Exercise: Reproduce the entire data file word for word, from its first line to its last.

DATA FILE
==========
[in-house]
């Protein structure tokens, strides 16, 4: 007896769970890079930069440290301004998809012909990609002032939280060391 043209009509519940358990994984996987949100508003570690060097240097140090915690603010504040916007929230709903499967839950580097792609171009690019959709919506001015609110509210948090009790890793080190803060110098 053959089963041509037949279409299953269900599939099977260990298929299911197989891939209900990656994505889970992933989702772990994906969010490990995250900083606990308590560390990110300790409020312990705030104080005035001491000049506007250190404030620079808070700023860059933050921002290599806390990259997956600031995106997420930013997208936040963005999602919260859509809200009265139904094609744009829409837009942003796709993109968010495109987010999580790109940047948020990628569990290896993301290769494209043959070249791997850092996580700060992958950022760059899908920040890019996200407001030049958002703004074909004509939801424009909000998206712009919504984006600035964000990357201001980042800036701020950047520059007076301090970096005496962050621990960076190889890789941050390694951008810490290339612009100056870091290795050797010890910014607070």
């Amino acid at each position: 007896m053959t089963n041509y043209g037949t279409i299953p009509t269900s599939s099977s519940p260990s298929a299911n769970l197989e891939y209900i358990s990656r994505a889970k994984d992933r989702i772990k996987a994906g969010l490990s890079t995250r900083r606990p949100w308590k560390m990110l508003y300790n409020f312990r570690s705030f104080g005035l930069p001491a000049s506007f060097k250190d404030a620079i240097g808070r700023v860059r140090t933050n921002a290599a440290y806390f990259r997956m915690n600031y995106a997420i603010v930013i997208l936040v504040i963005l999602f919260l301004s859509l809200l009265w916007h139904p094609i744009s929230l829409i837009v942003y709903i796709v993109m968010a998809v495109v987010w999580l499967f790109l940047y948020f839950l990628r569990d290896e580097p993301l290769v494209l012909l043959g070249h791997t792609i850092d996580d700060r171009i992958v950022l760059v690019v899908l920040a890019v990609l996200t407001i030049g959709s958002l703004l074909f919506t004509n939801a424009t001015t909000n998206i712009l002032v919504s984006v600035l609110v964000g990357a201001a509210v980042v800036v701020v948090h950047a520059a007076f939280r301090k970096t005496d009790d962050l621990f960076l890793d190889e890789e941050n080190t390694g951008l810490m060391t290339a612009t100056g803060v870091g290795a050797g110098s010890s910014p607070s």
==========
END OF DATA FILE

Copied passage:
[in-house]
């Protein structure tokens, strides 16, 4: 007896769970890079930069440290301004998809012909990609002032939280060391 043209009509519940358990994984996987949100508003570690060097240097140090915690603010504040916007929230709903499967839950580097792609171009690019959709919506001015609110509210948090009790890793080190803060110098 053959089963041509037949279409299953269900599939099977260990298929299911197989891939209900990656994505889970992933989702772990994906969010490990995250900083606990308590560390990110300790409020312990705030104080005035001491000049506007250190404030620079808070700023860059933050921002290599806390990259997956600031995106997420930013997208936040963005999602919260859509809200009265139904094609744009829409837009942003796709993109968010495109987010999580790109940047948020990628569990290896993301290769494209043959070249791997850092996580700060992958950022760059899908920040890019996200407001030049958002703004074909004509939801424009909000998206712009919504984006600035964000990357201001980042800036701020950047520059007076301090970096005496962050621990960076190889890789941050390694951008810490290339612009100056870091290795050797010890910014607070």
């Amino acid at each position: 007896m053959t089963n041509y043209g037949t279409i299953p009509t269900s599939s099977s519940p260990s298929a299911n769970l197989e891939y209900i358990s990656r994505a889970k994984d992933r989702i772990k996987a994906g969010l490990s890079t995250r900083r606990p949100w308590k560390m990110l508003y300790n409020f312990r570690s705030f104080g005035l930069p001491a000049s506007f060097k250190d404030a620079i240097g808070r700023v860059r140090t933050n921002a290599a440290y806390f990259r997956m915690n600031y995106a997420i603010v930013i997208l936040v504040i963005l999602f919260l301004s859509l809200l009265w916007h139904p094609i744009s929230l829409i837009v942003y709903i796709v993109m968010a998809v495109v987010w999580l499967f790109l940047y948020f839950l990628r569990d290896e580097p993301l290769v494209l012909l043959g070249h791997t792609i850092d996580d700060r171009i992958v950022l760059v690019v899908l920040a890019v990609l996200t407001i030049g959709s958002l703004l074909f919506t004509n939801a424009t001015t909000n998206i712009l002032v919504s984006v600035l609110v964000g990357a201001a509210v980042v800036v701020v948090h950047a520059a007076f939280r301090k970096t005496d009790d962050l621990f960076l890793d190889e890789e941050n080190t390694g951008l810490m060391t290339a612009t100056g803060v870091g290795a050797g110098s010890s910014p607070s």